With the acquisition of Anders Lindback, it isn't likely that Tokarski cracks the Lightning lineup out of training camp, but he will likely at least see some time in the NHL considering the possibility of injuries. At 5'11, he isn't the biggest goaltender, but he's mobile and flexible, which should bode well for him going forward. If things go the way the Lightning hope, Tokarski will likely backup Lindback for the 2013-14 season, after Mathieu Garon's contract expires next summer.

8. (NR) Dylan Blujus, D, 7.0C
Drafted 2nd round, 40th overall, 2012

Projected as an offensive defenseman, the 6'3 Blujus does have the physical tools and frame to become a complete defender if he rounds out his game. He was the top scoring defenseman on a low-scoring Brampton team last year, scoring seven goals and adding 27 assists through 66 regular season games. He picked up five points in eight playoff games.

Though he was ranked as a mid-round pick – Central Scouting had him as the 71st best North American skater – the Lightning apparently liked what they saw in Blujus, and expects his offense to grow in the next two years as he finishes his junior career. Certainly, given the lack of offensive defensemen in the Lightning system, they have high expectations for Blujus, but they'll have to be patient.

9. (5) Alex Killorn, LW, 6.5B
Drafted 3rd round, 77th overall, 2007

Though it's been five years since the Lightning selected the Halifax native in the third round of the 2007 NHL draft, he remains an intriguing prospect for the franchise. Killorn began playing for Harvard the year after being drafted, and played out his collegiate career with the team. With each year, his production steadily increased before taking a drastic jump last year; in 34 games, Killorn led the University in scoring with 46 points (23 goals and 23 assists). The next closest in scoring was Danny Biega (CAR) with 35 points in the same amount of games.

Killorn plays a complete offensive game, and is just as likely to set up a goal as he is to score one. A dangerous offensive player, he played in 10 games for Norfolk last year following the end of the college season and picked up six points; even more impressive however was his 12 points in 17 playoff games, contributing in a big way to the team's Calder Cup run. His time at Harvard also allowed him to put on the size necessary to compete in the NHL. Prior to being drafted, he was bordering on 160lbs, while he is now 6'1 and close to 200lbs. It would not be a shock to see him make the Lightning next year, though a year in the AHL wouldn't hurt either.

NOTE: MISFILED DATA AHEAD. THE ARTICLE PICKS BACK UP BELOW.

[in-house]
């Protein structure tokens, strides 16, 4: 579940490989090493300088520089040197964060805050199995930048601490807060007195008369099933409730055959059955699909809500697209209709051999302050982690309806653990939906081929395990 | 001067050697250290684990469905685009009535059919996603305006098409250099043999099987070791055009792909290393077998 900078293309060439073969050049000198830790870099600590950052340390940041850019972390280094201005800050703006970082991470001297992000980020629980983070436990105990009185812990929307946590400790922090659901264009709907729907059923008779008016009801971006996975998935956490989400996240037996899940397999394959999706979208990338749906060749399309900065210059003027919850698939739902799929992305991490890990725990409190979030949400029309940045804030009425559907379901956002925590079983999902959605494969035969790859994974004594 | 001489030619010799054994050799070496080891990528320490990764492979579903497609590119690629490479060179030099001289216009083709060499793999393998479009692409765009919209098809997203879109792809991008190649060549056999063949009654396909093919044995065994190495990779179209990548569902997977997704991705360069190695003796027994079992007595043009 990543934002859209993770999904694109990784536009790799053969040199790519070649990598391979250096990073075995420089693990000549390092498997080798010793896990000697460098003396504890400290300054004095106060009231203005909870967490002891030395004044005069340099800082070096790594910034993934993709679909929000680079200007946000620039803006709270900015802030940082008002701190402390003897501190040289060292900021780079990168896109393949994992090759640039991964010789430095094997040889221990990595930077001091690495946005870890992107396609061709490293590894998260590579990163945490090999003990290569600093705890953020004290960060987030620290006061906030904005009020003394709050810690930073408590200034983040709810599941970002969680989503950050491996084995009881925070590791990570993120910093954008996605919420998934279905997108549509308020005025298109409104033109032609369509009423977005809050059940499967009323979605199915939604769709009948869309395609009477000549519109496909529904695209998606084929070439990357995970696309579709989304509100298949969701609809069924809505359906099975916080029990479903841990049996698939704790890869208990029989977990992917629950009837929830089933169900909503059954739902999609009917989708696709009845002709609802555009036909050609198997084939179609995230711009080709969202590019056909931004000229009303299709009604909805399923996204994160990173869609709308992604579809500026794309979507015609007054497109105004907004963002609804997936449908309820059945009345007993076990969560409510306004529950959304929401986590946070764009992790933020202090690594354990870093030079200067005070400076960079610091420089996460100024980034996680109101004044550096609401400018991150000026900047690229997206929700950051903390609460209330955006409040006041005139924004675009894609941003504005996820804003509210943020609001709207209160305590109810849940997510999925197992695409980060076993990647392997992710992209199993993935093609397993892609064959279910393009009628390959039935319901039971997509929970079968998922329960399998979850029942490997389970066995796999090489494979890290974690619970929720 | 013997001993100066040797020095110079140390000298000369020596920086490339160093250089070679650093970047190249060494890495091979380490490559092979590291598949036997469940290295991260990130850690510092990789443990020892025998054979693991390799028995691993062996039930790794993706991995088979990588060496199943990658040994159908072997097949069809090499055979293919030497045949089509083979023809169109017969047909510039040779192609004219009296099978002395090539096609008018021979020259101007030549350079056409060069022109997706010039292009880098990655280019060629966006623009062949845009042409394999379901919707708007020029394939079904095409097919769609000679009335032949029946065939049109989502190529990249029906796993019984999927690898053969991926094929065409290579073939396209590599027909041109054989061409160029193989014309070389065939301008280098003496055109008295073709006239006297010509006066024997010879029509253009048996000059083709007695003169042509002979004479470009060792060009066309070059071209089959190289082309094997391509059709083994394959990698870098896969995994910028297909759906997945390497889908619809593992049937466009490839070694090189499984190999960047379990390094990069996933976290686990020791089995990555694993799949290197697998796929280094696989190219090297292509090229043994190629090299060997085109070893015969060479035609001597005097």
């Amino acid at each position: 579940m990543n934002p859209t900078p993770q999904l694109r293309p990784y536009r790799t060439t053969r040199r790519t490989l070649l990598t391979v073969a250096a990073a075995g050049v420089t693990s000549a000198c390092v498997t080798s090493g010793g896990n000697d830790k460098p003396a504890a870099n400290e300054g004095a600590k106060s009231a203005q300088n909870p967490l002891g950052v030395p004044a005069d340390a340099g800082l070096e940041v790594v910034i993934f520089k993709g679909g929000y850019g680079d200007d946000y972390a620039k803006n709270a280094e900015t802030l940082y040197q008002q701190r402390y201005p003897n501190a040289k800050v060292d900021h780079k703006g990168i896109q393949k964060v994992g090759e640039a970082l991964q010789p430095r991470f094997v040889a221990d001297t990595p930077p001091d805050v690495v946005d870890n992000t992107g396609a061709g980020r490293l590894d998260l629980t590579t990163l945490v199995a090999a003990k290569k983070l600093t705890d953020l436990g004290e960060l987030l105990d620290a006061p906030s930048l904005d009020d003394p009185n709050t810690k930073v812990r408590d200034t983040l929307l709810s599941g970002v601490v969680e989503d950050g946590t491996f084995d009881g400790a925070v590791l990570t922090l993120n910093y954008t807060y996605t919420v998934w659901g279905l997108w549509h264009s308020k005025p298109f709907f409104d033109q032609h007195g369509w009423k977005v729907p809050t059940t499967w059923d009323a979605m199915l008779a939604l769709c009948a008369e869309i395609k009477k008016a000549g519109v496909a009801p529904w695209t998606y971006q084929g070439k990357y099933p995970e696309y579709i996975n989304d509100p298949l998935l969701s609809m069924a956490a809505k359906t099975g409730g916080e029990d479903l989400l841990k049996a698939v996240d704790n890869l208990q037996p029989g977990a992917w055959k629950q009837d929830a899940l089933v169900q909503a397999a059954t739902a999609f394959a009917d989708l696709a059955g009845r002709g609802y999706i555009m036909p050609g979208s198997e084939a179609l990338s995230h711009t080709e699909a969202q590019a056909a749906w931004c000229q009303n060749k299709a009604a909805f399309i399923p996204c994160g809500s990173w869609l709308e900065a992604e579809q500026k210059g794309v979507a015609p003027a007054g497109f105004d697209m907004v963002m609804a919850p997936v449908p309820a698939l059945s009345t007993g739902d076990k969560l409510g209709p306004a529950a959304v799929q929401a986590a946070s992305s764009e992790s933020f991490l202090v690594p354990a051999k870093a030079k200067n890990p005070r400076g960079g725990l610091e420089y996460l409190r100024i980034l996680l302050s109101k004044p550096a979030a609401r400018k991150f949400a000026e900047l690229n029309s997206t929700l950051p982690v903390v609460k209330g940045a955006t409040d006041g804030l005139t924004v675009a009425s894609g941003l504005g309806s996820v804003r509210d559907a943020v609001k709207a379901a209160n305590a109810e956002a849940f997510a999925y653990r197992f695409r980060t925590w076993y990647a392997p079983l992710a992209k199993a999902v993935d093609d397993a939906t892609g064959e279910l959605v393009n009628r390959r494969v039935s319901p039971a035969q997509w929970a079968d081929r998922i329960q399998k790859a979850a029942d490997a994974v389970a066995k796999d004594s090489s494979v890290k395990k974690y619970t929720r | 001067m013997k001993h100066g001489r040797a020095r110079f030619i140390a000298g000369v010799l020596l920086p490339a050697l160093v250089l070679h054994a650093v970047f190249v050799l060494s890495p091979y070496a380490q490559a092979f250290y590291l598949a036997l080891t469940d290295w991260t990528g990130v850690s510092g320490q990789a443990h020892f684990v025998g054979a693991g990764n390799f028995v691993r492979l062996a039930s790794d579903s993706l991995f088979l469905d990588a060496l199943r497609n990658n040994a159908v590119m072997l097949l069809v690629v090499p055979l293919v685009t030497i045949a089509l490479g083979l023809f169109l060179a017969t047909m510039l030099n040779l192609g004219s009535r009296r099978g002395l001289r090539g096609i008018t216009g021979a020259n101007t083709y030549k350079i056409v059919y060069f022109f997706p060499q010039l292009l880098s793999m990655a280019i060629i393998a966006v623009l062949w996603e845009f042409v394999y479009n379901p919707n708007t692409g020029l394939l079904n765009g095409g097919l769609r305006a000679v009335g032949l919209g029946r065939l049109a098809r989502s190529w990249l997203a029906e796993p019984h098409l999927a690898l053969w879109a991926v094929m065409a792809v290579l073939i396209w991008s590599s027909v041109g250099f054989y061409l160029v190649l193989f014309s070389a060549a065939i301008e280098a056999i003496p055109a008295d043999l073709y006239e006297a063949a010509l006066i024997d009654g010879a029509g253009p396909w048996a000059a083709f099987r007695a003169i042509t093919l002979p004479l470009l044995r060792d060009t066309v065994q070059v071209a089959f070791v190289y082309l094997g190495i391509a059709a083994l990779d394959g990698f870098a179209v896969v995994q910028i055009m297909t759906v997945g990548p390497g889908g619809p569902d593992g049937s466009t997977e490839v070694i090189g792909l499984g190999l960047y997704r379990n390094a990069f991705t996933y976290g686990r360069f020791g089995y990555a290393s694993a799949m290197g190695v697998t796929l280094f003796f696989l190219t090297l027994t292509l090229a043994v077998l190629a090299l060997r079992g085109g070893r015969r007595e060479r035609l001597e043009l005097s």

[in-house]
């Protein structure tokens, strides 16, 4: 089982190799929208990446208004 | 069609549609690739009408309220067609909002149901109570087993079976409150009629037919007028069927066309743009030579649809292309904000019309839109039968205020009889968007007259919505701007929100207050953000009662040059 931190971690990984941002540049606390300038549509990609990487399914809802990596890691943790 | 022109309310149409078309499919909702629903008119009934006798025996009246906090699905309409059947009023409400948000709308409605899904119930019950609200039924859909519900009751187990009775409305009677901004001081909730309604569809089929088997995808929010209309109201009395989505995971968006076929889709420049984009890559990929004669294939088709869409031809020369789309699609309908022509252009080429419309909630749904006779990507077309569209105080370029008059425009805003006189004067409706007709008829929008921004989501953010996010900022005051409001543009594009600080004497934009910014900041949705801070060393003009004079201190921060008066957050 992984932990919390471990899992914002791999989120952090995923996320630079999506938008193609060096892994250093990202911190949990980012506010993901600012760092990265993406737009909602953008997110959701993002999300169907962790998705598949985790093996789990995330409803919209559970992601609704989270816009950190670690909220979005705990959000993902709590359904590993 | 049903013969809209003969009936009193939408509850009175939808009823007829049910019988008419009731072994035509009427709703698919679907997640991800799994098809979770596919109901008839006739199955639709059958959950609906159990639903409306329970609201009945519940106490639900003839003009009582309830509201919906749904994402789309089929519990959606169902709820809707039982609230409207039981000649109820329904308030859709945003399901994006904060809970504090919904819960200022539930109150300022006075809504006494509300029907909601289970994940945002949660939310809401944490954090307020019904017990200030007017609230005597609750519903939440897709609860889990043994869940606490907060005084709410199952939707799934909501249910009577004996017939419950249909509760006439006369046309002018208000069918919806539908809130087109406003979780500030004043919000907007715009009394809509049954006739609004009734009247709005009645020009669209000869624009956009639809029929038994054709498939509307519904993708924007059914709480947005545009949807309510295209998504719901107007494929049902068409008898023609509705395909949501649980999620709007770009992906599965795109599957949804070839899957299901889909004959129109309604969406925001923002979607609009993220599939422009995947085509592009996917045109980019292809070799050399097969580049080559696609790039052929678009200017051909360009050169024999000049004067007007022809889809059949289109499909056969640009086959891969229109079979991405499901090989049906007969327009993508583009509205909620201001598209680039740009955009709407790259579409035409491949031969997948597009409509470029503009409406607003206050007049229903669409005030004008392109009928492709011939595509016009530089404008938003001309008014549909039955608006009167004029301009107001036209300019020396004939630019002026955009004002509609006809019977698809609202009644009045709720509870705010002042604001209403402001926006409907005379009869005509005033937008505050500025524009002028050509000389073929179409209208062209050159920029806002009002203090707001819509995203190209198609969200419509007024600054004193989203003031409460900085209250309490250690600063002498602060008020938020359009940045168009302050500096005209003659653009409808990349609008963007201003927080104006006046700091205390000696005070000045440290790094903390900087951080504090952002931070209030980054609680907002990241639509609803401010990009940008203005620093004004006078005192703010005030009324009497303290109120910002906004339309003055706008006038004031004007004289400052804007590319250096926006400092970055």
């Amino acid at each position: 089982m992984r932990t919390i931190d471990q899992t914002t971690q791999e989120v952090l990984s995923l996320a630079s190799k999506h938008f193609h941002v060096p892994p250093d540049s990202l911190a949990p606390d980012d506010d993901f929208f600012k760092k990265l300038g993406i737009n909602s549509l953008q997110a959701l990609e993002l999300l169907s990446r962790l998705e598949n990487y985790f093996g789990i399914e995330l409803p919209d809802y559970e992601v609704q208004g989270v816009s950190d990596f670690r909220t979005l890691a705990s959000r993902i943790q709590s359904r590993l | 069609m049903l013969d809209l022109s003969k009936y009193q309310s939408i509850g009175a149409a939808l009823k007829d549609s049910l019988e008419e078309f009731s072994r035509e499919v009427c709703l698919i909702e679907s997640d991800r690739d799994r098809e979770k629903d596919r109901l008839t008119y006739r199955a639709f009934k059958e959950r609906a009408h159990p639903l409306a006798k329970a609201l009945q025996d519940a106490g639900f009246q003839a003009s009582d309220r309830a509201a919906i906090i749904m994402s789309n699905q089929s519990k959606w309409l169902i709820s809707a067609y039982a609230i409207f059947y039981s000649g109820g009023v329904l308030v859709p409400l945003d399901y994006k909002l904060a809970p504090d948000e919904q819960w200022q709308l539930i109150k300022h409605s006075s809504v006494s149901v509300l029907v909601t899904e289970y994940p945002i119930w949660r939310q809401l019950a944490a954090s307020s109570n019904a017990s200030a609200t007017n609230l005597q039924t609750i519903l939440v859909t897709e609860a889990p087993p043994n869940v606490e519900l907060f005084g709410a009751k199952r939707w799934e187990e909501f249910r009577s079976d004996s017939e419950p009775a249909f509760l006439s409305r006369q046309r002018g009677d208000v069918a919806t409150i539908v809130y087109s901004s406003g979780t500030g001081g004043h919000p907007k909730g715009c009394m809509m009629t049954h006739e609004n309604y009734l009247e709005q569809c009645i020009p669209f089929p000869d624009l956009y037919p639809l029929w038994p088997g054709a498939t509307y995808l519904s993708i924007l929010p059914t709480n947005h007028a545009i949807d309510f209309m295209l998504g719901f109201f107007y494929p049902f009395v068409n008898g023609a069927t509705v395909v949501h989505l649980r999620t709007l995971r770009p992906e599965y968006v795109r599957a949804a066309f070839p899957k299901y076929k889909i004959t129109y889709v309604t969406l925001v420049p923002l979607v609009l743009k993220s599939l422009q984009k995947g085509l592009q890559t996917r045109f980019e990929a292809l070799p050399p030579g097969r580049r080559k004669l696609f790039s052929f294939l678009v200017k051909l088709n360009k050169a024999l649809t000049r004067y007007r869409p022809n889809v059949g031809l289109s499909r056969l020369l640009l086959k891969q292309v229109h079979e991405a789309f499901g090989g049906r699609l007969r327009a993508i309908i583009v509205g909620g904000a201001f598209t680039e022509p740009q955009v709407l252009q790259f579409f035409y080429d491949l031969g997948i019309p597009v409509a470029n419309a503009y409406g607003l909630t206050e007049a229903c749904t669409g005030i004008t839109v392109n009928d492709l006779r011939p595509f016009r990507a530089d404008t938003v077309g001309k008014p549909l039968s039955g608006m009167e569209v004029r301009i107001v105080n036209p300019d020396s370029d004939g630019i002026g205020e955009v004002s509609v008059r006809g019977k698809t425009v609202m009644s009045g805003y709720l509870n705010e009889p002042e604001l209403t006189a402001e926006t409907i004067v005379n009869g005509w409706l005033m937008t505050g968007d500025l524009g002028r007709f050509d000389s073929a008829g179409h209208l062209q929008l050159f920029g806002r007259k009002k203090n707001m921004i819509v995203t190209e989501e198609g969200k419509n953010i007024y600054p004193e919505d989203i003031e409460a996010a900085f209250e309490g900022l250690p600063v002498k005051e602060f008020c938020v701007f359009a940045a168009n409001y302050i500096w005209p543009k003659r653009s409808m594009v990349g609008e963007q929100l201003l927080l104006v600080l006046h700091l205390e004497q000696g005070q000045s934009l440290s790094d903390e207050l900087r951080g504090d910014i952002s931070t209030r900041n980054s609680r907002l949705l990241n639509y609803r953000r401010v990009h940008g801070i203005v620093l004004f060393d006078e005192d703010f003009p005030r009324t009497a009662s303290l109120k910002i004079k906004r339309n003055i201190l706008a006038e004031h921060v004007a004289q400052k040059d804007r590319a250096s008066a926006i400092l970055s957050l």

10. (6) Nikita Kucherov, RW, 7.5D
Drafted 2nd round, 58th overall, 2011

A skilled offensive winger, Nikita Kucherov had a busy year last season, splitting time with CSKA Moscow in the KHL and their junior team, as well as having a successful World Junior tournament. In his first year with the Russian U-20 team, Kucherov posted a point-per-game, scoring twice in seven games while picking up five assists. His five points in 18 KHL games was even impressive given the fact that at just 18 he was playing in a men's league. And of course, his time spent in the KHL was well warranted; he scored 24 goals in 23 games in Russia's top junior league, accumulating 43 points in 23 games.

Drafted by the Quebec Remparts in this summer's Import Draft, Kucherov has already settled with the team and will be spending the year playing in the QMJHL. Steve Yzerman hasn't been afraid to select Russians near the top of the draft, and with Kucherov already in North America, it seems to be paying off. Given his talent, he could very well become one of the top offensive threats in the league, particularly considering he will be playing with Buffalo Sabres first-round selection Mikhail Grigorenko (BUF).

11. (7) Cory Conacher, LW, 7.5D
Signed as a free agent, March 1st, 2012

Despite going undrafted, it may be tough to label Cory Conacher as late-bloomer. In his one year of Junior A hockey, he posted over a point-per-game, and immediately took to college hockey, posting 17 points in 20 games as a freshman for Canisius College. The offense has always been there for Conacher, but at just 5'8 and 175lbs, size has always been a factor. Regardless, his collegiate career was so impressive that he was offered an AHL tryout contract in 2010-11 with the Rochester Americans, and then by the Milwaukee Admirals. He didn't play much, but did show flashes of talent in those few games, enough to earn a one-year deal with Norfolk last season, and it was there, with consistent ice-time, that he showed what he's capable of.